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Managing Finances After the Death of a Loved One

How to handle the finances after the death of a loved one.

In September 2016, the Florida Office of Financial Regulation issued a Consumer Alert titled “Managing Finances After the Death of a Loved One.” The alert makes a number of helpful recommendations to take following the death of a family member or loved one including:

  • Gathering important documents such as wills, Social Security cards, insurance plans and brokerage account statements.
  • Notifying banks, brokerage firms, etc. of the death.
  • Notifying credit reporting agencies to prevent new credit lines being opened in the deceased’s name.
  • Taking care of household bills.
  • Guarding yourself from scammers who prey upon the families of recently deceased persons.

Take Preventative Measures

Just as important, we believe it can be crucial to help elderly family members manage their finances before death in the later years of their lives. In our securities practice, we have repeatedly seen elderly persons who have been abused by unscrupulous stockbrokers and financial advisors in the later years of their lives.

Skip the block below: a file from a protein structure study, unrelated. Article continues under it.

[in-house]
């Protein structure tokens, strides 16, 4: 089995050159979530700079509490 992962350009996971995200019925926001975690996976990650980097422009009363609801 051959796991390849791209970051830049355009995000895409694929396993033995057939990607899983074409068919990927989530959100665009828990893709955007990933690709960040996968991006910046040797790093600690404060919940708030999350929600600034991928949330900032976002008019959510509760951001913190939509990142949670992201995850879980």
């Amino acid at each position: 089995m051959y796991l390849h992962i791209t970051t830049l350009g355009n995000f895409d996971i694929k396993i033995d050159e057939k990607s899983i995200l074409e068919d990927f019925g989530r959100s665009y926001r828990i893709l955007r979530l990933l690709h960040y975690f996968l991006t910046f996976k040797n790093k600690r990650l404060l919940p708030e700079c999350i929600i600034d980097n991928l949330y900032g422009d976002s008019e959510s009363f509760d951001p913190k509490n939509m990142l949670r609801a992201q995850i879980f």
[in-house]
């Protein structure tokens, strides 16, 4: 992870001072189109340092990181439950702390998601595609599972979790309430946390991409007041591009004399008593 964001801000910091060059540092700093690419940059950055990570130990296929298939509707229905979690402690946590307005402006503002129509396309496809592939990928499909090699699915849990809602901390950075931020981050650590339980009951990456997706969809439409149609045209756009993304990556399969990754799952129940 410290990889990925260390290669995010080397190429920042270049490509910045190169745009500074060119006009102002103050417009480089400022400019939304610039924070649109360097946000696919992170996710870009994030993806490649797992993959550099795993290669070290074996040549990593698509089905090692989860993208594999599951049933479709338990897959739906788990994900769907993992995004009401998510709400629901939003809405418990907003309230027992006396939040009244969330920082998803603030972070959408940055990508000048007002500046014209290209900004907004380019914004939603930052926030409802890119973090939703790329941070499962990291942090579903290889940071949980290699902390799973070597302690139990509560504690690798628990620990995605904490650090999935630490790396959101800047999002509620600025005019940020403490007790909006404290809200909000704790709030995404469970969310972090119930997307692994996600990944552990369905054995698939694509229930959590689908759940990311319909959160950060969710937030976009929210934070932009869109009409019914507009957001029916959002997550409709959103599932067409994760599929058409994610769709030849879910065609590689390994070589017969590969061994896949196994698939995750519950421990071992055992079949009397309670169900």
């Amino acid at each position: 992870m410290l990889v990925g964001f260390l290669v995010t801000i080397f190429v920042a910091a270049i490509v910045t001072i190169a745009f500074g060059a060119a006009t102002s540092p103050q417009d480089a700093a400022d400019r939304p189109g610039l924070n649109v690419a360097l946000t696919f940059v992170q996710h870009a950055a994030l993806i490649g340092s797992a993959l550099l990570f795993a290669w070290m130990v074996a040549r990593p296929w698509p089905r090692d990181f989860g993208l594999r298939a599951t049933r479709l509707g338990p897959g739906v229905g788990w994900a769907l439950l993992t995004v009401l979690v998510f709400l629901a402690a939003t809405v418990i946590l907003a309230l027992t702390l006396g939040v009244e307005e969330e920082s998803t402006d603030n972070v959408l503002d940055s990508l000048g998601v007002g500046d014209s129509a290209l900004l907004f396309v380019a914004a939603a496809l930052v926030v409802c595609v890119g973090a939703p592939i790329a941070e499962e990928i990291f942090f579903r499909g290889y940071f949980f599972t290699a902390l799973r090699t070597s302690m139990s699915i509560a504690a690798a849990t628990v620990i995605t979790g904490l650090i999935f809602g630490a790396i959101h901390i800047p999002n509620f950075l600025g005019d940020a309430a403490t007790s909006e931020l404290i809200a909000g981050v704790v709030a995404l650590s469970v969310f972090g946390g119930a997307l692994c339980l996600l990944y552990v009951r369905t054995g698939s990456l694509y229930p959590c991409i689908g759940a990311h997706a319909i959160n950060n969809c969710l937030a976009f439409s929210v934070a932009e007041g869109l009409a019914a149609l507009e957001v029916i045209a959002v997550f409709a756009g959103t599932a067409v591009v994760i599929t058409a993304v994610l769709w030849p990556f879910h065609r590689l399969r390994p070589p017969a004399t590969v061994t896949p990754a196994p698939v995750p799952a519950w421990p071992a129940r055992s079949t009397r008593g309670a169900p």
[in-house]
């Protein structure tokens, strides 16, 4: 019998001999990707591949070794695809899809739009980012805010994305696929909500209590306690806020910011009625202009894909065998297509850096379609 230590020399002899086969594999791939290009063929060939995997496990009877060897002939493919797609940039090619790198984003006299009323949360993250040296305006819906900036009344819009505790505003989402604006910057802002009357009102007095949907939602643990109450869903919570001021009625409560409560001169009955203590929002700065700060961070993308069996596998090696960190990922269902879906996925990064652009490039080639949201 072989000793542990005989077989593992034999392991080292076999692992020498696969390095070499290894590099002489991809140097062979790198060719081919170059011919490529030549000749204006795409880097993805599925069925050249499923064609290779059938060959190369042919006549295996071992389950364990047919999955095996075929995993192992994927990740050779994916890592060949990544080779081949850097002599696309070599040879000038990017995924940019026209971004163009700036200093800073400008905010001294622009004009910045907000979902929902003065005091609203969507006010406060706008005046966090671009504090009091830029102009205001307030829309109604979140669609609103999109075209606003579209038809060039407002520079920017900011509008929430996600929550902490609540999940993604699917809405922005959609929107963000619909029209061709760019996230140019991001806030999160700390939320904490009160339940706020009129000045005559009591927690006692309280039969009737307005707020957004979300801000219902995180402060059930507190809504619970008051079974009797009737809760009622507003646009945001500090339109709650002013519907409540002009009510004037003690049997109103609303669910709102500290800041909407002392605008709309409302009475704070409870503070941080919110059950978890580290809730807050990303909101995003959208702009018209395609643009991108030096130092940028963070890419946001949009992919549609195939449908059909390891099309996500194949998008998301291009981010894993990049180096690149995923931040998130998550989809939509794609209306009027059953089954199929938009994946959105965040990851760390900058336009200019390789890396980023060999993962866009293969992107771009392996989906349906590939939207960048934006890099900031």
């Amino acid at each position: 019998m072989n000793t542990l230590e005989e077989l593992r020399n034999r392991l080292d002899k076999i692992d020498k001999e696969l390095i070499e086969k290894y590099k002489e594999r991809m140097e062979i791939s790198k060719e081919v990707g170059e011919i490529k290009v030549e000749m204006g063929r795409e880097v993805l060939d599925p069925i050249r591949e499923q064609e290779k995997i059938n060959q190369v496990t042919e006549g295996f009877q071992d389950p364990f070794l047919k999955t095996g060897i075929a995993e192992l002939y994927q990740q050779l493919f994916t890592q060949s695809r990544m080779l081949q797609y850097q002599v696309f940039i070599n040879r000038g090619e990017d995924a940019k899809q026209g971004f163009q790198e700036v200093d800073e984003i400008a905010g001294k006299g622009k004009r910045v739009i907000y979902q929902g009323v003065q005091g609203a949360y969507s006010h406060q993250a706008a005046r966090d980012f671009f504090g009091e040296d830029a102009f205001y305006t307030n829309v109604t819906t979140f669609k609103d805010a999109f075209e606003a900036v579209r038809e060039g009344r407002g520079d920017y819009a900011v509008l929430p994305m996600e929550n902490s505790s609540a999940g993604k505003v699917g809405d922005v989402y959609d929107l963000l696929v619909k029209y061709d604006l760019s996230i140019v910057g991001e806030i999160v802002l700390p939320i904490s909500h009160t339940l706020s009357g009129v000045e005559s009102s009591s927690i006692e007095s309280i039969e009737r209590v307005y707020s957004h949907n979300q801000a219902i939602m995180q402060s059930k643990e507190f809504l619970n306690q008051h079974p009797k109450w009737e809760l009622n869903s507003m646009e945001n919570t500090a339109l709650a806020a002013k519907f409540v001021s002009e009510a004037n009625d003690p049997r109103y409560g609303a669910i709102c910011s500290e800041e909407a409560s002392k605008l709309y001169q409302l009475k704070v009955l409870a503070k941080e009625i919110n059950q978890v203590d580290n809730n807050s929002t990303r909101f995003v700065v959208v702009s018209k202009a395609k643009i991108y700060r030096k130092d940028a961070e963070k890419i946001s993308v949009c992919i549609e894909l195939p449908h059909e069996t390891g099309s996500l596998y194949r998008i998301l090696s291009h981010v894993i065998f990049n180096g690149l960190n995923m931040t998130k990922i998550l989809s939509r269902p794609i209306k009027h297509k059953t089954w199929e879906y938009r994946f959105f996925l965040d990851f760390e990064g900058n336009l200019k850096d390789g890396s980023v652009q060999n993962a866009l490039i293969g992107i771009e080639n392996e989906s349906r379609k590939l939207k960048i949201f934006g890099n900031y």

The pattern is very familiar. Elderly parents retire to Florida, thousands of miles away from their adult children. One of the parents passes away, leaving the remaining parent alone, often in deteriorating mental and physical condition. The remaining parent becomes extremely lonely.

At this point, a stockbroker, financial advisor, or insurance salesman swoops in to become the elderly person’s “friend.” Many times, the broker visits and speaks to the elderly person much more often than the person’s own family members.

The elderly person accepts the broker’s advice without question and trusts the broker implicitly. The broker abuses the situation by recommending investments that generate high fees, regardless of whether they are in the best interests of the client.

After the elderly person passes away, the adult children discover that Mom or Dad had nowhere near the money everyone believed they had. This is because the money was lost in poor investments, or in the worst cases, was stolen by crooked financial advisors.

If you have an elderly parent, we recommend that you pay attention to their relationship with their brokers or financial advisors. Ask to meet them. Look for warning signs.

If you believe your elderly parent has been victimized, feel free to contact our lawyers in West Palm Beach for a free consultation. Please contact us online or call 561-659-7878 or Toll Free 877-915-4040.

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